Michael Jordan’s Elbow to Jalen Rose’s Mouth Paints Him as a Hypocrite, Not the Legendary Competitor He’s Made Out to Be

When you think of Michael Jordan, you probably imagine a fiery competitor who would do anything to win, right? For the most part, that reputation is based in reality. MJ dominated, earning individual honors and championships with apparent ease. That body of work, combined with some biting trash talk, made him a living legend. He was someone who you messed with at your own risk.

Some stories, however, paint His Airness in a different light. Take, for example, an encounter with Jalen Rose in 2003.

On that occasion, Jordan elbowed his opponent in the mouth and chipped his tooth. When asked about it after the game, though, the living legend came across as a hypocrite rather than a fearless fighter.

Michael Jordan once elbowed Jalen Rose as retaliation for some trash talk

Michael Jordan (L) and Jalen Rose (R)
Michael Jordan (L) and Jalen Rose (R) | G Fiume/Getty Images, Justin Ford/Getty Images

During the course of his career, Michael Jordan left his mark on plenty of opponents. We know that at least one of those was Jalen Rose.

As documented in an AP story (h/t ESPN), Jordan’s Washington Wizards and Rose’s Chicago Bulls met on March 1, 2003. That contest was physical, verging on dirty — the Bulls were whistled for five technical fouls in the second half — and, at one point, His Airness delivered an elbow to Rose’s mouth, chipping a tooth.

“It was just so blatant,” Rose said. “He hit me in the head and knocked my tooth out. I was trying to score the ball, but it was flat-out blatant. … I didn’t get a shooting foul. He didn’t get a flagrant foul. We’re the Bulls — just take it out of bounds and whatever.”

When asked about the play, Jordan didn’t deny his part. Instead, he seemed to suggest that his opponent deserved it.

“He was advocating for all the trash-talking and trying to dirty up the game,” Jordan said. “They didn’t have any other purpose other than to try to dirty up the game and get our heads out of the game. He was an advocate for that, and I felt that was inappropriate — especially when you’ve got young guys and you’re trying to teach them the right way. He’s the leader of the ball club. … I felt [like] it was getting out of hand. Did I foul him hard? Yes, I did. … I just felt that he was not being true to the game.”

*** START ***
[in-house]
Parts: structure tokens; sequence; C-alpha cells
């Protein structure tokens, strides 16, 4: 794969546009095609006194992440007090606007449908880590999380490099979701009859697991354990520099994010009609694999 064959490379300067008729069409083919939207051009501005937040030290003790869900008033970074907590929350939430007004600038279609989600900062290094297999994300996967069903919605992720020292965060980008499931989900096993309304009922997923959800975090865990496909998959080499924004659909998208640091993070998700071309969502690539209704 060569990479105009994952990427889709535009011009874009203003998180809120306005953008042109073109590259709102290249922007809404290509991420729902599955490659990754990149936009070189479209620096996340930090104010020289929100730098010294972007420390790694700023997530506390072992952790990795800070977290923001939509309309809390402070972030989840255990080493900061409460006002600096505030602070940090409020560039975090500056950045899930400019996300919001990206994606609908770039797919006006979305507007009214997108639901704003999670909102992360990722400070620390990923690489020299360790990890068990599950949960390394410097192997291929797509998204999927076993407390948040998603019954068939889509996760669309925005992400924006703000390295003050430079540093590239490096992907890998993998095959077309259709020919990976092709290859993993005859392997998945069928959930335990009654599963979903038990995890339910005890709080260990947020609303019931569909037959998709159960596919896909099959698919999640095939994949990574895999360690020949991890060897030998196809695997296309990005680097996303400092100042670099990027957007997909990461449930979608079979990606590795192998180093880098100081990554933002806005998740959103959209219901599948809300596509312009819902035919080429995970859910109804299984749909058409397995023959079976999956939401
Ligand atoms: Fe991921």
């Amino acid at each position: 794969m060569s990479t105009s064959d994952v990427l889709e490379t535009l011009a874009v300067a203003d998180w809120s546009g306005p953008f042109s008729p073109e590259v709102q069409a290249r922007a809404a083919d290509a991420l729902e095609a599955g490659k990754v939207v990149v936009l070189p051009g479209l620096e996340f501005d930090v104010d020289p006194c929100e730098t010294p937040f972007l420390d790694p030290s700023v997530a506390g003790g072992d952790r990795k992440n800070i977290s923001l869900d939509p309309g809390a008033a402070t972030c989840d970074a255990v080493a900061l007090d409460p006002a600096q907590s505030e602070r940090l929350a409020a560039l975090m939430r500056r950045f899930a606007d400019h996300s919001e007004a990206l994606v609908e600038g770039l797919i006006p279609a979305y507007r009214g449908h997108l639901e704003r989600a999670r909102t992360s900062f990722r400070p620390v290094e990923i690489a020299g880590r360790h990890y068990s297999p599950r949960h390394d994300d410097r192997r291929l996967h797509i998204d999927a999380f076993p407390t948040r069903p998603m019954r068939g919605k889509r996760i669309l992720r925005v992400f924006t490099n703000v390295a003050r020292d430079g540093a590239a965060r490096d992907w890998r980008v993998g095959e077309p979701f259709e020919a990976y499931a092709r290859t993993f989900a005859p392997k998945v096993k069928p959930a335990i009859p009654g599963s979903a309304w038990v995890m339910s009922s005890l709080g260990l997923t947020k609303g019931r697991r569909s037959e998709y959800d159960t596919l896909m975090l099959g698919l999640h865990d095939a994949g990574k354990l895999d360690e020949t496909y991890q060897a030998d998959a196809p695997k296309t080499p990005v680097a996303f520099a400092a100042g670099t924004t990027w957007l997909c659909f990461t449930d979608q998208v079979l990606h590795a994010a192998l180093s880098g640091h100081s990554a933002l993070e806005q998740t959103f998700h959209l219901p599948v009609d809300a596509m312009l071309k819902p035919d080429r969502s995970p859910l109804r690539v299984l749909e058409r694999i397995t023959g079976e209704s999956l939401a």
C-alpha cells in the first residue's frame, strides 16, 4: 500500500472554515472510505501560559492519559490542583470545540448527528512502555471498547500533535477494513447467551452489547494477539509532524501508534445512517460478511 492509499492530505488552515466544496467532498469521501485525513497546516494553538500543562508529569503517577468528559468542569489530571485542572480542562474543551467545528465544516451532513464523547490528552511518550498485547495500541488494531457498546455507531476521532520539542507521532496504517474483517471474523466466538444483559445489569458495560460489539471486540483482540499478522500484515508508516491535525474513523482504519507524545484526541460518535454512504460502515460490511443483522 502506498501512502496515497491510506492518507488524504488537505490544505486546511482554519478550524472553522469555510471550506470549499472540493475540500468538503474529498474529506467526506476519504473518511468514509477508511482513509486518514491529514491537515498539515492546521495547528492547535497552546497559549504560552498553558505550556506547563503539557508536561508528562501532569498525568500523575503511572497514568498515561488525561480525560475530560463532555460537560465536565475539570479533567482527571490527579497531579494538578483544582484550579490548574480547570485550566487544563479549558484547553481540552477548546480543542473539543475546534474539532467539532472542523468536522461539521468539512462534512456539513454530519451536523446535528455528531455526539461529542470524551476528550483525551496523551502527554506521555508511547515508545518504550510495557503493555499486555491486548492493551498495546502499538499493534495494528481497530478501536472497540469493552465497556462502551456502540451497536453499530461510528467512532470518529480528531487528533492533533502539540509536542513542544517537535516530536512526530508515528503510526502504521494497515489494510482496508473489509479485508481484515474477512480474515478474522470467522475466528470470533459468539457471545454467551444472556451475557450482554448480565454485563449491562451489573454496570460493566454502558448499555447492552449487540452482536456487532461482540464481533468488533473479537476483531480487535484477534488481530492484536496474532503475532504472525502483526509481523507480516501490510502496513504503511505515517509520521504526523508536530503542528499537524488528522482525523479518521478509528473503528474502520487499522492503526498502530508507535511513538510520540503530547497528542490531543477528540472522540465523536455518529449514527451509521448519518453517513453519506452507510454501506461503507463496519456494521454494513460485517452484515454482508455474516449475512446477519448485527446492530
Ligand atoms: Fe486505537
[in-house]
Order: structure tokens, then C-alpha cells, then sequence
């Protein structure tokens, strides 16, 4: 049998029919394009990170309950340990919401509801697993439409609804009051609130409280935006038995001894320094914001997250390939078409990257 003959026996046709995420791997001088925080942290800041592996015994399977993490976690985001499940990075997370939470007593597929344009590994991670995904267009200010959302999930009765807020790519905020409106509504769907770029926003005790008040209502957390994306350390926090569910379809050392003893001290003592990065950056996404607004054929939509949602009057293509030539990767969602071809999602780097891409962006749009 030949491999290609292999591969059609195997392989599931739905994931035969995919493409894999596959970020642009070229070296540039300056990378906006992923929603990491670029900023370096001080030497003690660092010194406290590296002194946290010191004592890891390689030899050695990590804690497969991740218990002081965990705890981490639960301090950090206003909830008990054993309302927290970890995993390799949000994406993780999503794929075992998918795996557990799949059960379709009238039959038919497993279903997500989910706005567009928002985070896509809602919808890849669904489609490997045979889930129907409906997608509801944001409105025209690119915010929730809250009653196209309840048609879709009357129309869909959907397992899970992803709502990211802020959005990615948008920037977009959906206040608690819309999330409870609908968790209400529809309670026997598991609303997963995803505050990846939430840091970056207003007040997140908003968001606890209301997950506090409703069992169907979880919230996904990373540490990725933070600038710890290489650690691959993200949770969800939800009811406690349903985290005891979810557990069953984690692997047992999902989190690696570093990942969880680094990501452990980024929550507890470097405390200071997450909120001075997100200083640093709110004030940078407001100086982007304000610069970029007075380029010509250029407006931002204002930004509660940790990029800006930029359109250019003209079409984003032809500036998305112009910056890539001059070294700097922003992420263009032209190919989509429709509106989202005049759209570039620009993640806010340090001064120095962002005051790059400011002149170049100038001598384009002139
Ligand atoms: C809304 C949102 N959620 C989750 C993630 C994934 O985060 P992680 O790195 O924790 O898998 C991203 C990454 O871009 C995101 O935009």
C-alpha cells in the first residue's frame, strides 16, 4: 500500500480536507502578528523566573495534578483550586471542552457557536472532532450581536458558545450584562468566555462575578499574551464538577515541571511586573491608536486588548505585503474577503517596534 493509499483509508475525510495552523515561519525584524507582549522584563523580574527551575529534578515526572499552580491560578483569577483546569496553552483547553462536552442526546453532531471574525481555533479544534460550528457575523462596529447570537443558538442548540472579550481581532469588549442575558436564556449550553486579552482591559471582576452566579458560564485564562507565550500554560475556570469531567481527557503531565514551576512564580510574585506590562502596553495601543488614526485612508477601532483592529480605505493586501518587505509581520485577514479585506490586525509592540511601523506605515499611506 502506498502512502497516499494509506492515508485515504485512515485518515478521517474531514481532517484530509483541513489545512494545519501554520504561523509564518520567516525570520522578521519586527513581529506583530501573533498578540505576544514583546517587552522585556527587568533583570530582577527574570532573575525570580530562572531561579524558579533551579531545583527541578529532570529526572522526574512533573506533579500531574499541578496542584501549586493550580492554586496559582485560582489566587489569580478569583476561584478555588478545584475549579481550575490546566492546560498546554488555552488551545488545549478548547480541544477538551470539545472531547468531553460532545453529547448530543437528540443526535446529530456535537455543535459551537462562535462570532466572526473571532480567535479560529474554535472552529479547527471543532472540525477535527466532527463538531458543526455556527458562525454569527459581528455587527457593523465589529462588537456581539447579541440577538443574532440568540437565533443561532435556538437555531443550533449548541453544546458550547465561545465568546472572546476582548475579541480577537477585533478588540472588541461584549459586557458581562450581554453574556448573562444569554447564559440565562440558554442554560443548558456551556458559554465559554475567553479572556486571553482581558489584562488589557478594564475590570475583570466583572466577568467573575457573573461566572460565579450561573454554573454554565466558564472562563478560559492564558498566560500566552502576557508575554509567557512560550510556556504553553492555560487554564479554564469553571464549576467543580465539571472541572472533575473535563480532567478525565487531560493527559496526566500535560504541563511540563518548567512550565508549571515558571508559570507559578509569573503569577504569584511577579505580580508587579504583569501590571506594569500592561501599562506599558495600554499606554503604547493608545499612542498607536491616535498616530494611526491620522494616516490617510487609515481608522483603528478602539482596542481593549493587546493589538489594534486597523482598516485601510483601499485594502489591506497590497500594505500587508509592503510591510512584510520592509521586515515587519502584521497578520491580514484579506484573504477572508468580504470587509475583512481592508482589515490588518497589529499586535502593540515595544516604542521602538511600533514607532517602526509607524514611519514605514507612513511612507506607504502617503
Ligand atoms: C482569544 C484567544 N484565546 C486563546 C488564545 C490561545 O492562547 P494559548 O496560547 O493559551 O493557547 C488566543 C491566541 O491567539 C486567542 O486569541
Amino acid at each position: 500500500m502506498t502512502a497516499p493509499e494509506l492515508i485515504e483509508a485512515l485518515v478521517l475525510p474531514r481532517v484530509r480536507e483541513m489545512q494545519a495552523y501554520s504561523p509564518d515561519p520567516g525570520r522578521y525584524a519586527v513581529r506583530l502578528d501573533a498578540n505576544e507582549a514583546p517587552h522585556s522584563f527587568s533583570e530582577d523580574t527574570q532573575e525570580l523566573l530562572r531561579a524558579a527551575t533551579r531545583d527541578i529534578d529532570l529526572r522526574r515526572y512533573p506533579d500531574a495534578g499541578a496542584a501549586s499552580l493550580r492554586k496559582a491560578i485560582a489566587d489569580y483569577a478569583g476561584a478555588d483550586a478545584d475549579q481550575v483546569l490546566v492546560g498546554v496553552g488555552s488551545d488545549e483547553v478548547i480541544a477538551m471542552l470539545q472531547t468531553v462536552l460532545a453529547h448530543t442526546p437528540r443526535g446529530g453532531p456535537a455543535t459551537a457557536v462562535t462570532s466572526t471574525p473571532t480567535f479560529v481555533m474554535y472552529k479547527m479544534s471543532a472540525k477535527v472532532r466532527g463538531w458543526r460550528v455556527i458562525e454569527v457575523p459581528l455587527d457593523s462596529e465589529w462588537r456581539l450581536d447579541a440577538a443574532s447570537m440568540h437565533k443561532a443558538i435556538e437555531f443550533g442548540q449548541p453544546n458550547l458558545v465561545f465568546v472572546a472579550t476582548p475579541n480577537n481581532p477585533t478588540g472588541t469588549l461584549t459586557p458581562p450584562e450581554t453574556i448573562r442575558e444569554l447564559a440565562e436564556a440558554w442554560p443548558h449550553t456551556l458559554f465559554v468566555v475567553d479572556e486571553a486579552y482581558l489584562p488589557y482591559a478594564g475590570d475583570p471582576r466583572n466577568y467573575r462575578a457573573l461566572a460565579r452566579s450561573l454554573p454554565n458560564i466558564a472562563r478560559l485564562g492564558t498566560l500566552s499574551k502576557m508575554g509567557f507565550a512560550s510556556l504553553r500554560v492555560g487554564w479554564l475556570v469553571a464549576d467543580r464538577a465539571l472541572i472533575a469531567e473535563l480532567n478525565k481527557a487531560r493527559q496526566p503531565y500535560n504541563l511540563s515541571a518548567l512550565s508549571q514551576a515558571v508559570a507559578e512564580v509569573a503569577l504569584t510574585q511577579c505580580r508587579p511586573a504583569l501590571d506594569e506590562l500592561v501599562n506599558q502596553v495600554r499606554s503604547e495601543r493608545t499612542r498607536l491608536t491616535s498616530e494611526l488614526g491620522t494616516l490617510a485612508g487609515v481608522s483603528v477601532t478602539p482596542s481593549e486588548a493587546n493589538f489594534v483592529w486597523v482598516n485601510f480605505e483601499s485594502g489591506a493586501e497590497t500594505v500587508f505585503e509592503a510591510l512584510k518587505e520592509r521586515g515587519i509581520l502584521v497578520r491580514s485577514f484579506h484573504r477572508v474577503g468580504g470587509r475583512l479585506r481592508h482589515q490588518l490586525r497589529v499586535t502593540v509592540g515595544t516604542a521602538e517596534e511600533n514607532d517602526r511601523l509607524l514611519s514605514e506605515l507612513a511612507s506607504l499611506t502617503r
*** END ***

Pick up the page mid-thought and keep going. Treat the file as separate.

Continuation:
MJ is a living legend, but, in this instance, he sounded a bit hypocritical

Among basketball fans, criticizing Jordan can sometimes feel unimaginable. In this case, though, his comments feel like the complete opposite of everything the legend built his reputation around.

Let’s parse the quotes step by step.

He was advocating for all the trash-talking and trying to dirty up the game,” Jordan said. “They didn’t have any other purpose other than to try to dirty up the game and get our heads out of the game.”

While this quote makes sense in concept, it rings hollow when we consider MJ is the one saying it. He was known for his trash talk and general intimidation tactics. If anyone tried to take their opponents’ heads out of the game, it was Jordan.

“He was an advocate for that, and I felt that was inappropriate — especially when you’ve got young guys and you’re trying to teach them the right way. He’s the leader of the ball club.”

Again, this is a noble sentiment; I think we can all understand the idea of teaching the next generation to play “the right way.” His Airness, however, seems to be ignoring the fact that, by this time, he was arguably the most famous athlete in the world. An entire generation of basketball fans had already grown up wanting to “be like Mike,” which included trash-talking.

It’s also worth noting that Jordan contradicted himself shortly before giving this quote. If you want to talk about inappropriate ways to play basketball, intentionally elbowing someone because of their actions is probably near the top of that list.

“I felt [like] it was getting out of hand. Did I foul him hard? Yes, I did. … I just felt that he was not being true to the game.”

While this one is a bit more ambiguous — what does being true to the game really mean? — it feels similar to the above points. In theory, Jordan felt Rose was crossing a line by talking trash, playing physically, and trying to throw the Wizards off their collective game. If that wasn’t true to basketball, then why was MJ allowed to play that way?

And, again, you could contend that intentionally elbowing someone is just as bad, if not worse, than whatever offenses Rose committed. Even if it wasn’t called a foul at the time, most fans and players would agree that Jordan crossed the line.

So should this incident change how we view Michael Jordan? That’s a personal question that everyone has to decide on their own. It does, however, add another facet to his complex legacy.

As we saw in The Last Dance, Jordan wasn’t a great guy. He talked trash, punched teammates, and did all sorts of things that were excused because of his success. And, in this case, he seemed like a hypocritical veteran who couldn’t stand being on the receiving end of his old tricks.

With that being said, though, it’s impossible to argue that his methods didn’t work. Jordan retired with six NBA championships, and if we take his teammates at their word, his high standards were a key part of that success. In the world of sports, it’s virtually impossible to argue with those rings.

There are multiple sides to every story, though. Michael Jordan can be a living legend and your favorite player, but he can also be a sore loser. No one’s legacy is as black and white as you might think.

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